Alfa Romeo Giulietta

While Alfa Romeo has been doing relatively well in the US under the Fiat Chrysler Automobiles umbrella, America is fussy about its hatchbacks. While big performance numbers like the Civic Type R have cache, a hatchback on the same platform as the Chrysler 200 and Dodge dart with the reliability reputation of Alfa Romeo is a dog that won’t hunt here. No matter how much we liked it.

Chevrolet Montana

It has a Chevrolet badge and is named after an American state, but it’s not sold in America. Instead, it’s sold in South America and emerging markets. It’s a front-wheel-drive utility coupe like the old El Camino, but America’s love affair with the Ute ended a long time ago and a cheaply made version with lackluster styling and a 4-cylinder engine would not bring it back. It's neither all business at the front or anything like a party at the back.

Honda Acty

The Honda Acty has been around since the first Star Wars movie. It came out in 1977 as a small, economical workhorse with the emphasis on small. It is a Kei vehicle, and the only one left not to have a front-engine and rear-wheel drive layout. It’s actually a mid-rear layout and can be had with 4-wheel drive and with a van body. Why wouldn’t it sell in America? You could park it in a traditional American truck bed with room to spare, and the current 3-cylinder engine makes 45 lb-ft of torque and its payload maximum is 440 lb. That’s the weight of two perfectly average NFL linebackers.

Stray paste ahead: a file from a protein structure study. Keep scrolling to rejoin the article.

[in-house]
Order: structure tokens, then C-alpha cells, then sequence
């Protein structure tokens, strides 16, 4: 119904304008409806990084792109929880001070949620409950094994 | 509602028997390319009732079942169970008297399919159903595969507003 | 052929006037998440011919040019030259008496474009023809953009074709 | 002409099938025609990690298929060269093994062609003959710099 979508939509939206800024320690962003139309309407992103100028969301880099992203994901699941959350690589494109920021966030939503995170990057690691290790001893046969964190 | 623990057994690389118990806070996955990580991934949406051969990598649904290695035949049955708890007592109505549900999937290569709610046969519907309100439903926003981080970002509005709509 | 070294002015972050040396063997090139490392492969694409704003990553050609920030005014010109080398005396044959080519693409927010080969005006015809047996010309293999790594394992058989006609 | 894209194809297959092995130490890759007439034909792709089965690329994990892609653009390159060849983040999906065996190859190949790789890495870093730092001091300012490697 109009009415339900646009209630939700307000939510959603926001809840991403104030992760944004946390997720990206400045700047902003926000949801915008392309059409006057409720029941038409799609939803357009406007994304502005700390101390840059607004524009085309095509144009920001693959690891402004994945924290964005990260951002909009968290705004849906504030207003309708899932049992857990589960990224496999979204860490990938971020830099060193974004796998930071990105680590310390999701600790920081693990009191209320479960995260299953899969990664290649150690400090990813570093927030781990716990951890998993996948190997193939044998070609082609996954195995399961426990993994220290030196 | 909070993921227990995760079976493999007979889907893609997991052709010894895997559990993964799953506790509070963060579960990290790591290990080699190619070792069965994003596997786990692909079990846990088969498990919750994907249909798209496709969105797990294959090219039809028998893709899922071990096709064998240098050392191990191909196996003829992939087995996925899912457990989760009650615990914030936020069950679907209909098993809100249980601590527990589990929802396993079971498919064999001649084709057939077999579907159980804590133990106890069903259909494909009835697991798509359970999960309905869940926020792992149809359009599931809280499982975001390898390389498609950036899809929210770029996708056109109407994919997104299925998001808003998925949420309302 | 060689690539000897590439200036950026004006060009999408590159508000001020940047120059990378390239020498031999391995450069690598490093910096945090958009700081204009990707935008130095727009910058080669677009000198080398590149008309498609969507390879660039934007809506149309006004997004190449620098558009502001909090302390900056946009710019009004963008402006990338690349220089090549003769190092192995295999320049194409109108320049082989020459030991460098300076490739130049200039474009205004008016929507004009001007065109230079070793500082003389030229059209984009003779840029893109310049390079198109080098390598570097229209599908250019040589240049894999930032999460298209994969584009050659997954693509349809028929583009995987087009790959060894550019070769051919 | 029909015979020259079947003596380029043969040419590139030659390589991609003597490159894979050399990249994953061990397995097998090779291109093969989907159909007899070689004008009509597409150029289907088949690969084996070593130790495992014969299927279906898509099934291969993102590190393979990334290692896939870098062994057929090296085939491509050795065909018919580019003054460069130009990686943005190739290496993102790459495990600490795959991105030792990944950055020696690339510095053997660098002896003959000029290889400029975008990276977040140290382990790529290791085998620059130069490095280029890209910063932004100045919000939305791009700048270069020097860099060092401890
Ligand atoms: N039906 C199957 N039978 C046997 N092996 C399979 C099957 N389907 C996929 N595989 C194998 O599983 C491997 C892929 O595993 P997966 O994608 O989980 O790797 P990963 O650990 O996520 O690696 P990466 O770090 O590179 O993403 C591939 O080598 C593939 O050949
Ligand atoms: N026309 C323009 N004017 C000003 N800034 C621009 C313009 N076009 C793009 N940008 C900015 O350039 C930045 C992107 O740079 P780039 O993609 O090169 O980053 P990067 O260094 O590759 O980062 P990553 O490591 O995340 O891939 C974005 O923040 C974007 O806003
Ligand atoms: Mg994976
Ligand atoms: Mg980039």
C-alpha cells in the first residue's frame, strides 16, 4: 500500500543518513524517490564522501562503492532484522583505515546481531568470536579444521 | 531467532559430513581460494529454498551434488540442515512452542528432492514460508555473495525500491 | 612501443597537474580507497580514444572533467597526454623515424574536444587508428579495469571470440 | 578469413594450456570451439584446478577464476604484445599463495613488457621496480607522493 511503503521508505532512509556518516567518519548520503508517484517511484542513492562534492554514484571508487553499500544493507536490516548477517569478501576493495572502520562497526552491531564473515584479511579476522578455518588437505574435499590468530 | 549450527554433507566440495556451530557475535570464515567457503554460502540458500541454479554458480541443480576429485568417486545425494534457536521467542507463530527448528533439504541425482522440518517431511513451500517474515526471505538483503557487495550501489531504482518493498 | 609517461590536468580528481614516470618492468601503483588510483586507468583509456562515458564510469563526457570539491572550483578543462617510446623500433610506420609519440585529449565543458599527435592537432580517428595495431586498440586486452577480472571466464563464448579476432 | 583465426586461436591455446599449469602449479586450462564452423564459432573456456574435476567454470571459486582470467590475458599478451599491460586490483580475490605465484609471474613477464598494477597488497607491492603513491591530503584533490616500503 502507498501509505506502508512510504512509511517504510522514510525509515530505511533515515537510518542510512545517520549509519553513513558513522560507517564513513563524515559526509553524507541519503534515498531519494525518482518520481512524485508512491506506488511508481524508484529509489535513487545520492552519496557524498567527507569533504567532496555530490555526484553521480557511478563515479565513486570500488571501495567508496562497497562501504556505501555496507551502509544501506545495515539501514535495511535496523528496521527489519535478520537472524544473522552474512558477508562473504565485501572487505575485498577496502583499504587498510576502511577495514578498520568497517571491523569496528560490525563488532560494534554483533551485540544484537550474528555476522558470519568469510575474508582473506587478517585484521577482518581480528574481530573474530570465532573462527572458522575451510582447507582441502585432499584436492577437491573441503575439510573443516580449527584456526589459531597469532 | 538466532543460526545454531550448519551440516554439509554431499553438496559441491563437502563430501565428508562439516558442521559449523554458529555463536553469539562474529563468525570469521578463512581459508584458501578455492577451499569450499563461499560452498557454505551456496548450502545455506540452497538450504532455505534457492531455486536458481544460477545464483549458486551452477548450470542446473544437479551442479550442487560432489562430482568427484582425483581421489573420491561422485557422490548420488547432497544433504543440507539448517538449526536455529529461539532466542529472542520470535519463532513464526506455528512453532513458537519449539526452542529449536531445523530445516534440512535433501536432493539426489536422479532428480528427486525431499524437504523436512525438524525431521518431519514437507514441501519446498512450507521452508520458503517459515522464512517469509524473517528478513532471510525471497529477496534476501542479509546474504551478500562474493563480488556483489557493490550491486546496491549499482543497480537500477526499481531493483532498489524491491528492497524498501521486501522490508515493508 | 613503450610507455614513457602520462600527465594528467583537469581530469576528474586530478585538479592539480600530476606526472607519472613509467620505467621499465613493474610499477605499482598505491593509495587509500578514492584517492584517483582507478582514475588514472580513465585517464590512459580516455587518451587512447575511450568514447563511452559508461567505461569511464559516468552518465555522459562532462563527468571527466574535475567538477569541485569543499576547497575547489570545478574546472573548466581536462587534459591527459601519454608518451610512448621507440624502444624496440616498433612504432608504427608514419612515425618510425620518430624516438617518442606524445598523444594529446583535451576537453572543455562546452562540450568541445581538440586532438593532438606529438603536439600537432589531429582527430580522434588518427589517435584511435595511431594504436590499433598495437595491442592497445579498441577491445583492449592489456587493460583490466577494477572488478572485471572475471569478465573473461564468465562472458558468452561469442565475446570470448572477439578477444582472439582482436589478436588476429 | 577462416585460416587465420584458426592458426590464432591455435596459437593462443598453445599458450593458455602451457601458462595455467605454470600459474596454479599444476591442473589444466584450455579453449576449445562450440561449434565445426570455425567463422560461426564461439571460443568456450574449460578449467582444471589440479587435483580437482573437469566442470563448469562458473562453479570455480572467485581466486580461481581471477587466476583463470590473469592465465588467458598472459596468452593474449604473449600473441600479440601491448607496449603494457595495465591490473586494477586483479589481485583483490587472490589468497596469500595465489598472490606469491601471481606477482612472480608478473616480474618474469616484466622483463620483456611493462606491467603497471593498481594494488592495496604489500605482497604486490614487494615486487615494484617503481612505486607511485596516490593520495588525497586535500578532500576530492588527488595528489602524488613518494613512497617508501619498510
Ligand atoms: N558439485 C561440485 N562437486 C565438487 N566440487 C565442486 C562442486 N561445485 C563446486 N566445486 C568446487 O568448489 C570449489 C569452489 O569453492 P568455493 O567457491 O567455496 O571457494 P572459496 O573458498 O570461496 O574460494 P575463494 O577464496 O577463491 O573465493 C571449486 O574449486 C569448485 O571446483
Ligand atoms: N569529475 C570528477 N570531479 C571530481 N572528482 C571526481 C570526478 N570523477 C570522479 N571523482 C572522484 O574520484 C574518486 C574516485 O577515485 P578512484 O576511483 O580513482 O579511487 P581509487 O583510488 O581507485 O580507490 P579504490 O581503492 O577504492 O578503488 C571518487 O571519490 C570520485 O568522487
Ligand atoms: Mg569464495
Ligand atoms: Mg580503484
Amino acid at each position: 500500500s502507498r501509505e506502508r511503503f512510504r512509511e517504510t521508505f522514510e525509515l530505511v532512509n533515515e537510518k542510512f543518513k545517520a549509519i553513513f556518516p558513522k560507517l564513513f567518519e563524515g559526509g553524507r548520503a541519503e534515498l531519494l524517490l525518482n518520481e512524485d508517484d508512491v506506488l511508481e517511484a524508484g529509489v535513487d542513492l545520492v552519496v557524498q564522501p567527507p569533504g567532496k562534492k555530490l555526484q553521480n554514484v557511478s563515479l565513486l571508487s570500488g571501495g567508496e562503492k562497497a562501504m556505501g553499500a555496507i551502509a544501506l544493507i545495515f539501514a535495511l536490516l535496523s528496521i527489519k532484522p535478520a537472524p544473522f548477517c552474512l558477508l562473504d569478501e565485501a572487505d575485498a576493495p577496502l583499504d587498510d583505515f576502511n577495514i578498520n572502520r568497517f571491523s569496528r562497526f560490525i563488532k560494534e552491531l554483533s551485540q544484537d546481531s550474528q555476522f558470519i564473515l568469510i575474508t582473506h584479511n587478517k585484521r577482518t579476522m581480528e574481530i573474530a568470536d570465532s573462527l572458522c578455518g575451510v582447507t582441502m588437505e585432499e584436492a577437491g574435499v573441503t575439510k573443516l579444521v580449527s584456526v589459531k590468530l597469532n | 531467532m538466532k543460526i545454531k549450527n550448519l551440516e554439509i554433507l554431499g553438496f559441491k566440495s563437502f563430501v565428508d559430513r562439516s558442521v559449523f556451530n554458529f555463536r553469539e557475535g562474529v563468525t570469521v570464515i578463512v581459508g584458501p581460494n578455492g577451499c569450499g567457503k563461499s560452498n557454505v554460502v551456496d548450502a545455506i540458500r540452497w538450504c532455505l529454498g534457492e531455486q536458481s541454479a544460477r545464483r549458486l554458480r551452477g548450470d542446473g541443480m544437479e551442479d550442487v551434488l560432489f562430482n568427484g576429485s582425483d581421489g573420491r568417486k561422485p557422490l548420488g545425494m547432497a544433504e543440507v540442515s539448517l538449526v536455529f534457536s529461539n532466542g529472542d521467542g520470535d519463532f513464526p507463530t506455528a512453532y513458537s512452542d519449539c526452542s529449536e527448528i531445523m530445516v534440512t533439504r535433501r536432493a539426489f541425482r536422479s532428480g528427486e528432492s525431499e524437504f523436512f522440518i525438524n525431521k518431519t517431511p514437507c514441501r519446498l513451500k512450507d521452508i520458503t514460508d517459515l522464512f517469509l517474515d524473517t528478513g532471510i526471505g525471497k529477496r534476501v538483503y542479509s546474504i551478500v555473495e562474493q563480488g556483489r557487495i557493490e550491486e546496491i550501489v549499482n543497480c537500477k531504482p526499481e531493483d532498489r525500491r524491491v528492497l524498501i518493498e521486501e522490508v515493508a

Lancia Ypsilon

The Ypsilon suffers the same problems as the Alfa Romeo Giulietta. According to reviews, the ultra-compact five-door supermini is a useful little thing and likable once you get used to the high riding position. However, tiny engines in tiny cars don’t work here and the Lancia badge has little cache outside of the rallying heritage of old, and the Ypsilon displays exactly none of that.

Fiat Qubo

Size and looks apart, this is a car that would be squashed on American roads because it can’t even get out of its own way. Its 0-62 time is a comical 16 seconds. Jeremy Clarkson reviewed it for the UK’s Sunday Times newspaper and dropped this savage line: "The Qubo is so slow that if you climbed into one this morning in Hunstanton and attempted to drive south as fast as possible, coastal erosion would swallow you up by Wednesday evening."

Tata Nano

On one hand, it was a clever piece of engineering and the cheapest car in the world. On the other, the Nano looks stupid, it’s the cheapest car in the world, has virtually no features on the interior, no tailgate, hardly any power, and it’s tiny. It ceased production recently because not just Americans didn't want it, but nobody did.

Ford Galaxy

Not be confused with the classic Ford Galaxie car, the Galaxy is a 7-seater minivan. While the minivan market in the US isn’t big, the strongest have survived by being large, roomy, and feature-laden affairs. The Galaxy features none of those things. It has forward-hinged doors rather than a sliding door, it is limited in space despite having 7 seats, and it's bland looking compared with the Honda Odyssey, Chrysler Pacifica, and Toyota Sienna. In America, a minivan has to be very good to sell and the Galaxy isn't.